A sub-plot later in the book deals with Superman trying and failing to change something in his present, but continually failing, The Legion of Super-Heroes telling him that his present is their history and you can't change history (The change involves the destiny of Superman's pal Pete Ross' son, so it leads to a great deal of angst on Ross and, to a lesser extent, Superman's part). While writer Paul Levitz devotes time and attention to how the characters feel about all this, the stories themselves still involve brain-swapping, time-travel, a kryptonite bazooka and the issue of not-being-able-to-change-the-course-of-history is ultimately solved by Superman realizing "Fuck it, I'm Superman" and changing it anyway.
Today, there isn't a Superman, Spider-Man, Thing or Batman team-up title (Unless you count DC's TV tie-in on their kid's line, Batman: The Brave and the Bold). Both companies try rotating team-up books now and again, with DC's current volume of Brave and The Bold being the only extant example. It sells like hell, of course, as did Marvel's canceled last attempt at a Marvel Team-Up title. The difference between those more recent books and DC Comics Presents, of course, is that the trend has been to rotate both characters doing the team-up, rather than pairing a guaranteed cash cow character like Superman or Spider-man with a lesser star, like Deadman or Deathlok or whoever.
I'm not sure why that is. It may simply be that Superman and Batman aren't the sales draws they once were, or that they and characters like Spider-Man have been drawn so thin by so many different appearances and titles that that their fifth or sixth or seventh monthly—a theoretical team-up title—wouldn't necessarily be able to keep its head above water for very long. I don't know though. Marvel has recently launched a Deadpool Team-Up title, in which they took one of their most bankable stars and plugged him into the old DC Comics Presents Star + Lesser Light team-up formula.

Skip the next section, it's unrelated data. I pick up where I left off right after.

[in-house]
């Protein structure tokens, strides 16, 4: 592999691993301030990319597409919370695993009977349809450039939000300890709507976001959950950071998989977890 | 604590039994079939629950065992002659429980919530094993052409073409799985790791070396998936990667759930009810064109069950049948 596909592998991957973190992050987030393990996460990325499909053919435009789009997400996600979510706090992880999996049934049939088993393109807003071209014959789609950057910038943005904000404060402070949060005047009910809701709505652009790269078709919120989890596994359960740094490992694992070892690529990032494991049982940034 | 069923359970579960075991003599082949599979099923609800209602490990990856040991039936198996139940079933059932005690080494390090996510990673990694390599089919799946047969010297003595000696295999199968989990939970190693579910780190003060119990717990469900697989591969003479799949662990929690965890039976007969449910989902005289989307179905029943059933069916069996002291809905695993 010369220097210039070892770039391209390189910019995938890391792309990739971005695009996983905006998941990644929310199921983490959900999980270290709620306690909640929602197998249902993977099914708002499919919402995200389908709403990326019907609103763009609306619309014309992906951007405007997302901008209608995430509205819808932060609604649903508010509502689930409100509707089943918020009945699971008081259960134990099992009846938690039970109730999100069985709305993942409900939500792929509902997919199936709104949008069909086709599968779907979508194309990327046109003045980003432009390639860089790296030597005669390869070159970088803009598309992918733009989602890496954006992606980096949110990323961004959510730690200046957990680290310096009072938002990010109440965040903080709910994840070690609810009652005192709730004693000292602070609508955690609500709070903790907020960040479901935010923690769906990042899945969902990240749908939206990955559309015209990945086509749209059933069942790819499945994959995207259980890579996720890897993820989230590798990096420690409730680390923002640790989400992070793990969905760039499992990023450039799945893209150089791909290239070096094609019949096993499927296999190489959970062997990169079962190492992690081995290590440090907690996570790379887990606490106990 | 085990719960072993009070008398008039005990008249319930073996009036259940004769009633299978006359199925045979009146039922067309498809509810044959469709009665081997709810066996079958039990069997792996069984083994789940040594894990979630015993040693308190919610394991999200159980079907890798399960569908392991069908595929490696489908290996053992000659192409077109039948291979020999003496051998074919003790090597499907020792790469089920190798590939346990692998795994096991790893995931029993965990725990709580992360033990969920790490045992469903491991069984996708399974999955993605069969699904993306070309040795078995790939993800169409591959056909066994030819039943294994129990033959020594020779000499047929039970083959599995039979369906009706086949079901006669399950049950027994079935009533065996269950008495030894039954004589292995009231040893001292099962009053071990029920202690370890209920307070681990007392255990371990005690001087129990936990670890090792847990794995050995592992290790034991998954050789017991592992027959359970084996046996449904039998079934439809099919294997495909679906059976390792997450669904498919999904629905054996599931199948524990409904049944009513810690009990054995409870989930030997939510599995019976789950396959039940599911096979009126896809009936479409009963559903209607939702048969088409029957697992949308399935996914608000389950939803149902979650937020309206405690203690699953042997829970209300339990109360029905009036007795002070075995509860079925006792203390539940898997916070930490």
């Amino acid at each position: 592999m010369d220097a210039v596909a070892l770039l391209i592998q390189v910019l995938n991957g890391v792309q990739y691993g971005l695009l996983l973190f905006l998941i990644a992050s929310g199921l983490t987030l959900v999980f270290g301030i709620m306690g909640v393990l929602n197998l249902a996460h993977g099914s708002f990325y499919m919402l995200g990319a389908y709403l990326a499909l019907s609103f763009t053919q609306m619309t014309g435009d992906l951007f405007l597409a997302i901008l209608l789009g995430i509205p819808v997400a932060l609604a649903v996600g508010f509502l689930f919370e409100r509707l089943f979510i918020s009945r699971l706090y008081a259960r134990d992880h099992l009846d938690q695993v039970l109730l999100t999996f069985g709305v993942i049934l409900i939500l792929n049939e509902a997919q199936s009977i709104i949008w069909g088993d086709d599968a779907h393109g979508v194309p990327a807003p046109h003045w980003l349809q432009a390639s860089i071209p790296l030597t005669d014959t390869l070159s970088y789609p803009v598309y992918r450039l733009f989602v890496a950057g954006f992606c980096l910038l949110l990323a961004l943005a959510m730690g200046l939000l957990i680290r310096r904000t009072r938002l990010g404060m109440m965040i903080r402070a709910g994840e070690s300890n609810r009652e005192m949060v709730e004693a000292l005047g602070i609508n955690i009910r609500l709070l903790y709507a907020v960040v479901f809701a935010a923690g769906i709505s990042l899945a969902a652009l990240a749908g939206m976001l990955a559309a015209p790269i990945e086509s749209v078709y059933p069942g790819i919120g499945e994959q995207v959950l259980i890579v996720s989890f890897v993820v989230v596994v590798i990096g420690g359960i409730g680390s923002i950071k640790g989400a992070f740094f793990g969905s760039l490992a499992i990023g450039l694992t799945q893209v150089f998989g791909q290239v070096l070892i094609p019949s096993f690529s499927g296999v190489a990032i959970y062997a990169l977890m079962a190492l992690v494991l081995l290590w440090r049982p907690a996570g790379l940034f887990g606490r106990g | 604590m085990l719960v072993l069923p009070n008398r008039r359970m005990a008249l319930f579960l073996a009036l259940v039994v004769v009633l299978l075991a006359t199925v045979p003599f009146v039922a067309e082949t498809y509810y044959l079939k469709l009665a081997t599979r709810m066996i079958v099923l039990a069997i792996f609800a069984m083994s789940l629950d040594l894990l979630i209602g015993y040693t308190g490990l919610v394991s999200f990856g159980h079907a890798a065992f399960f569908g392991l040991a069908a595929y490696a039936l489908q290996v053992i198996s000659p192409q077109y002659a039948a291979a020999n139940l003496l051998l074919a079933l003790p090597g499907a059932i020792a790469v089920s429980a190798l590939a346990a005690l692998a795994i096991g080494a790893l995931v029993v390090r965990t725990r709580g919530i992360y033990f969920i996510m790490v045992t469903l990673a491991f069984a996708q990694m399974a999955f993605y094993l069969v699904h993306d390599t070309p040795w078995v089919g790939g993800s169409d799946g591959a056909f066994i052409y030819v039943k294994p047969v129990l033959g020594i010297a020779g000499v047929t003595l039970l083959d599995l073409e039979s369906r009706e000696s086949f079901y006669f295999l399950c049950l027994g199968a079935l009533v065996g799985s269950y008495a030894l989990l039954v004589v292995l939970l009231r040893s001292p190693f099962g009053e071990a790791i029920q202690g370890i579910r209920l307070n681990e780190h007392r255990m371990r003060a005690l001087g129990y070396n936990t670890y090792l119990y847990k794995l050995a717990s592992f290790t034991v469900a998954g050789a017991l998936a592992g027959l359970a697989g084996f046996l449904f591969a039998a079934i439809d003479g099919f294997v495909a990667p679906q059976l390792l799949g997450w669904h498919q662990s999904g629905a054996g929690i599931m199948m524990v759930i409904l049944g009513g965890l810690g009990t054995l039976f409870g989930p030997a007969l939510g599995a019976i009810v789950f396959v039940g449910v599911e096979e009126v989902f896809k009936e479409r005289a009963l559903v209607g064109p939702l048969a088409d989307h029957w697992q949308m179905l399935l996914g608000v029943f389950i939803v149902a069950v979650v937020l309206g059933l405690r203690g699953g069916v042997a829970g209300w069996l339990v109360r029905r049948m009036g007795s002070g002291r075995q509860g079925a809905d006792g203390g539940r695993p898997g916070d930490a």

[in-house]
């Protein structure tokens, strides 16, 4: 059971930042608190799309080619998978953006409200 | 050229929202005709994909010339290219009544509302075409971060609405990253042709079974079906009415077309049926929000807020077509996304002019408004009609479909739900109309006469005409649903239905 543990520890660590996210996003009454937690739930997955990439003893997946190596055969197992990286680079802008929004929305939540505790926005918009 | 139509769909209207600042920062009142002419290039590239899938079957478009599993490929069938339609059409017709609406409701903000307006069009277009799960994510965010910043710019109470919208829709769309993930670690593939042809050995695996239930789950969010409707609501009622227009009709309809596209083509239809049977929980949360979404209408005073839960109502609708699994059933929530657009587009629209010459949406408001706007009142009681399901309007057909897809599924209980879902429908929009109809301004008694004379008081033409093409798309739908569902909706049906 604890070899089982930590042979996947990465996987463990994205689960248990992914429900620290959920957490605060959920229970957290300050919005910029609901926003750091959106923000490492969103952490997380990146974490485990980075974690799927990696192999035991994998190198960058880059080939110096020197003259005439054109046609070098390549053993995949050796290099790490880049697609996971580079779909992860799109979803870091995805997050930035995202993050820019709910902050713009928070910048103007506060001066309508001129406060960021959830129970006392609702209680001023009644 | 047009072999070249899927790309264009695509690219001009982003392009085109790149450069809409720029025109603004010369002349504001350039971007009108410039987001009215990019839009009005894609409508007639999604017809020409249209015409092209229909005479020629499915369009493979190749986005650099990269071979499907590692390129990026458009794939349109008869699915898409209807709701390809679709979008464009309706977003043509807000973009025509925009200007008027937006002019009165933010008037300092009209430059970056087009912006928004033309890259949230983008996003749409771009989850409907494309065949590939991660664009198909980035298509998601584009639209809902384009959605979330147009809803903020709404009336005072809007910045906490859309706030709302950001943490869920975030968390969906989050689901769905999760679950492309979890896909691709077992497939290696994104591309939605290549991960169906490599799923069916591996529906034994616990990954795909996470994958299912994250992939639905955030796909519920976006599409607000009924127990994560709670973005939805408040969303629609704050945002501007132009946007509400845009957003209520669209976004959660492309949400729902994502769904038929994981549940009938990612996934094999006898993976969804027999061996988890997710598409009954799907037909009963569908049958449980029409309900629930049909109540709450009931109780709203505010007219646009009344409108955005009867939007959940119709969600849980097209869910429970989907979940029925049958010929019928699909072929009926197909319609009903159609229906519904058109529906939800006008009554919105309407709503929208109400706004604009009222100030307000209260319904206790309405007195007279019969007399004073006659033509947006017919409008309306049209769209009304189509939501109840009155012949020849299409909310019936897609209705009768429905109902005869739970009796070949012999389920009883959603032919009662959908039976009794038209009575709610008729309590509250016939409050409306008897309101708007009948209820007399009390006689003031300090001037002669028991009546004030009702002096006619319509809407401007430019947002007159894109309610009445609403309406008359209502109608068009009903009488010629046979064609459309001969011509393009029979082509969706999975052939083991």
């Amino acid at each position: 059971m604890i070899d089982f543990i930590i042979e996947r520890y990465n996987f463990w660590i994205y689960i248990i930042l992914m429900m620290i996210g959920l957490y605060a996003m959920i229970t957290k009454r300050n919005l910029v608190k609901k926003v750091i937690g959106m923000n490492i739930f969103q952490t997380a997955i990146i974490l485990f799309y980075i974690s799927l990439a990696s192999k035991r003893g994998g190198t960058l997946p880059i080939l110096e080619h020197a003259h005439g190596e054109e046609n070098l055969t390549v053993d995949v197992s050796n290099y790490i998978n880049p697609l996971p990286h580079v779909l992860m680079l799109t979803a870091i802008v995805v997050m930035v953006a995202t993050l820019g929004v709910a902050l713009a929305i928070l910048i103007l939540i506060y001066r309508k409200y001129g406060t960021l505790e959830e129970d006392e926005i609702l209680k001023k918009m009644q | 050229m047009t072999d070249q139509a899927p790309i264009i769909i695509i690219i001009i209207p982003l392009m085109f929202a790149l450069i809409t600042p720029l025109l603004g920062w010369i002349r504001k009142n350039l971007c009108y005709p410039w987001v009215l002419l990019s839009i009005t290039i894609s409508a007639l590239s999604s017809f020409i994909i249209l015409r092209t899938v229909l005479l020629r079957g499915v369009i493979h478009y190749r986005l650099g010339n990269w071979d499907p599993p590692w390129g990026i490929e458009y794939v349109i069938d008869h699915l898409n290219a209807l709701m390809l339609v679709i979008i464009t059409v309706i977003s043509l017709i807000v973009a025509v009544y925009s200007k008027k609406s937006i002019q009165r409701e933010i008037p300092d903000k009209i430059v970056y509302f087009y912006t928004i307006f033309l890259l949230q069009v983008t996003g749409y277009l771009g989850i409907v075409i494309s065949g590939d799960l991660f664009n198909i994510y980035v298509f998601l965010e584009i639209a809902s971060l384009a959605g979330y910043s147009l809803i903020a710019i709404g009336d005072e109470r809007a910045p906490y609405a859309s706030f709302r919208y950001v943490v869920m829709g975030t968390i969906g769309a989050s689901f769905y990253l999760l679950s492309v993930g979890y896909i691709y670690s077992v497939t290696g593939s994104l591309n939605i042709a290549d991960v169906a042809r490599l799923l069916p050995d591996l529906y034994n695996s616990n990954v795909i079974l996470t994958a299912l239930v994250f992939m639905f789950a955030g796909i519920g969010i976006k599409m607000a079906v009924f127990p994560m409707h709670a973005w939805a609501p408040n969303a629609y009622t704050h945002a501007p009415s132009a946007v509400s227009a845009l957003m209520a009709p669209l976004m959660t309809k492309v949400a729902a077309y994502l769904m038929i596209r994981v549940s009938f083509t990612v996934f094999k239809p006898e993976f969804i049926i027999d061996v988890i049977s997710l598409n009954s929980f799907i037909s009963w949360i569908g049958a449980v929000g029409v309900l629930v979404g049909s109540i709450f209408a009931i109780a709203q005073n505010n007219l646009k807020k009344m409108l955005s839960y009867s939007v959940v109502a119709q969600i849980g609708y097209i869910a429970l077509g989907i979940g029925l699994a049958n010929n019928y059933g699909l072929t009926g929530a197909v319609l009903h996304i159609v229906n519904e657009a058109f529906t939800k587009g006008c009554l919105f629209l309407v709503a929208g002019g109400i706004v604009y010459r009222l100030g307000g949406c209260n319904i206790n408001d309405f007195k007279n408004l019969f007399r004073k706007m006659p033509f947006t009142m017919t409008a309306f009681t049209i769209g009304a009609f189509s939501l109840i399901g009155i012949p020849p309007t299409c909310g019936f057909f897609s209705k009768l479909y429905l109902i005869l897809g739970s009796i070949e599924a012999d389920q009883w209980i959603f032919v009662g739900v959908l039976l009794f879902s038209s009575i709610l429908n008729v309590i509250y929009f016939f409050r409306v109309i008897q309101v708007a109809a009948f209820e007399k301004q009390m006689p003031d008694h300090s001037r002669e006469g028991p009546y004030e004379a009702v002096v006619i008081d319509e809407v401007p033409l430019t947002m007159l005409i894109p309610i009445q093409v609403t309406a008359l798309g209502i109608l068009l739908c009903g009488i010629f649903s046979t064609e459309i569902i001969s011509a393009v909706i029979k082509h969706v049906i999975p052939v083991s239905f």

It's only a couple issues old—I think the third is released this week—so it's obviously kind of early to tell how well it's working and how well it will continue to work, but it certainly seems like a Deadpool and Moon Knight team-up is more likely to sell better than a Moon Knight and Sentry team-Up, and that if DC were to give Batman half of The Brave and The Bold each month, it would be more likely to sell better than a Spectre/Xombi or Flash/Blackhawks team-up. (Or hell, maybe Hal Jordan is a safer bet for a guaranteed strong-seller than Batman these days...he's certainly in fewer books).
Perhaps it's simply a matter of the current DC and Marvel readerships having been trained over the years to prioritize creators and/or events over characters. So that if Batman did have his own team-up title, they would likely ignore it if it weren't being written by the "main" Batman writer (Grant Morrison, at the moment) or a favorite of theirs, or if it promised simply to be an entertaining but inconsequential ten minutes of entertainment instead of being an important temporary change in Batman's status quo.
I don't know. I've surely thought about this way too long, and strayed way too far from whatever it was I had originally intended to say about this book.
At any rate, it was a lot of fun, had a lot of great art, and offered a rather interesting portrait of Superman and DC Comics during a somewhat transitional era in their existence and an illustration of how much comics have changed in the past decade, mostly for the worse. I hope DC collects the rest of the series—I'm not sure if they can legally do the He-Man issue or not, but I have the single of that in a longbox somewhere—as I certainly wouldn't mind reading three more collections like this one.